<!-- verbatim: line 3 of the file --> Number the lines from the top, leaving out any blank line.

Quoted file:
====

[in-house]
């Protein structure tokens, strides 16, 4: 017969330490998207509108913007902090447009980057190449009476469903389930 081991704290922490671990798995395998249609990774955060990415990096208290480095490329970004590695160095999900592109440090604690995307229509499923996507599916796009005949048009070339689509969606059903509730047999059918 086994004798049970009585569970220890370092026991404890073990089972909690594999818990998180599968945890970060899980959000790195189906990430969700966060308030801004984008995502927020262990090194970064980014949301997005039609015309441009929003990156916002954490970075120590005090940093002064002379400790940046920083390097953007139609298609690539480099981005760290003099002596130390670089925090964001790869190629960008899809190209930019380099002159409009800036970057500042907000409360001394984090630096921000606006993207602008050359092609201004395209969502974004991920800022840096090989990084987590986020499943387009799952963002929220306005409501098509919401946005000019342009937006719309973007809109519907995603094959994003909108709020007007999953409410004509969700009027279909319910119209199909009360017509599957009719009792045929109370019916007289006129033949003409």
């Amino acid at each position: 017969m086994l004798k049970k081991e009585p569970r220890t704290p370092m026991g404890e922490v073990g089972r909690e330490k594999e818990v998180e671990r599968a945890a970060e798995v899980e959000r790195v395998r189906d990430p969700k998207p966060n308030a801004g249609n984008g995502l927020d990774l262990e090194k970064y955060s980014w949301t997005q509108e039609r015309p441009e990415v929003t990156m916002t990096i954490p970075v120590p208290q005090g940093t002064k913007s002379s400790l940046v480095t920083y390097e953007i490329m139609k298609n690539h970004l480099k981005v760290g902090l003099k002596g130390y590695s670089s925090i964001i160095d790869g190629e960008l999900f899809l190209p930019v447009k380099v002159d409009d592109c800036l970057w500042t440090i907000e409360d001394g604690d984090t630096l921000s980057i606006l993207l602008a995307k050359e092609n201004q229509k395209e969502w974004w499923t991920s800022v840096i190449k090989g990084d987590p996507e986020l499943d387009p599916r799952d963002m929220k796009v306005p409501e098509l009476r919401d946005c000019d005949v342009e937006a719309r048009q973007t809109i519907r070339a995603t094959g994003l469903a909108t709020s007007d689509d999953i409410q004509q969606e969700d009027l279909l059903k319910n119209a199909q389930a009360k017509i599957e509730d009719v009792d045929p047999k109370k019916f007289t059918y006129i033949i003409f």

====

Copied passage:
């Amino acid at each position: 017969m086994l004798k049970k081991e009585p569970r220890t704290p370092m026991g404890e922490v073990g089972r909690e330490k594999e818990v998180e671990r599968a945890a970060e798995v899980e959000r790195v395998r189906d990430p969700k998207p966060n308030a801004g249609n984008g995502l927020d990774l262990e090194k970064y955060s980014w949301t997005q509108e039609r015309p441009e990415v929003t990156m916002t990096i954490p970075v120590p208290q005090g940093t002064k913007s002379s400790l940046v480095t920083y390097e953007i490329m139609k298609n690539h970004l480099k981005v760290g902090l003099k002596g130390y590695s670089s925090i964001i160095d790869g190629e960008l999900f899809l190209p930019v447009k380099v002159d409009d592109c800036l970057w500042t440090i907000e409360d001394g604690d984090t630096l921000s980057i606006l993207l602008a995307k050359e092609n201004q229509k395209e969502w974004w499923t991920s800022v840096i190449k090989g990084d987590p996507e986020l499943d387009p599916r799952d963002m929220k796009v306005p409501e098509l009476r919401d946005c000019d005949v342009e937006a719309r048009q973007t809109i519907r070339a995603t094959g994003l469903a909108t709020s007007d689509d999953i409410q004509q969606e969700d009027l279909l059903k319910n119209a199909q389930a009360k017509i599957e509730d009719v009792d045929p047999k109370k019916f007289t059918y006129i033949i003409f």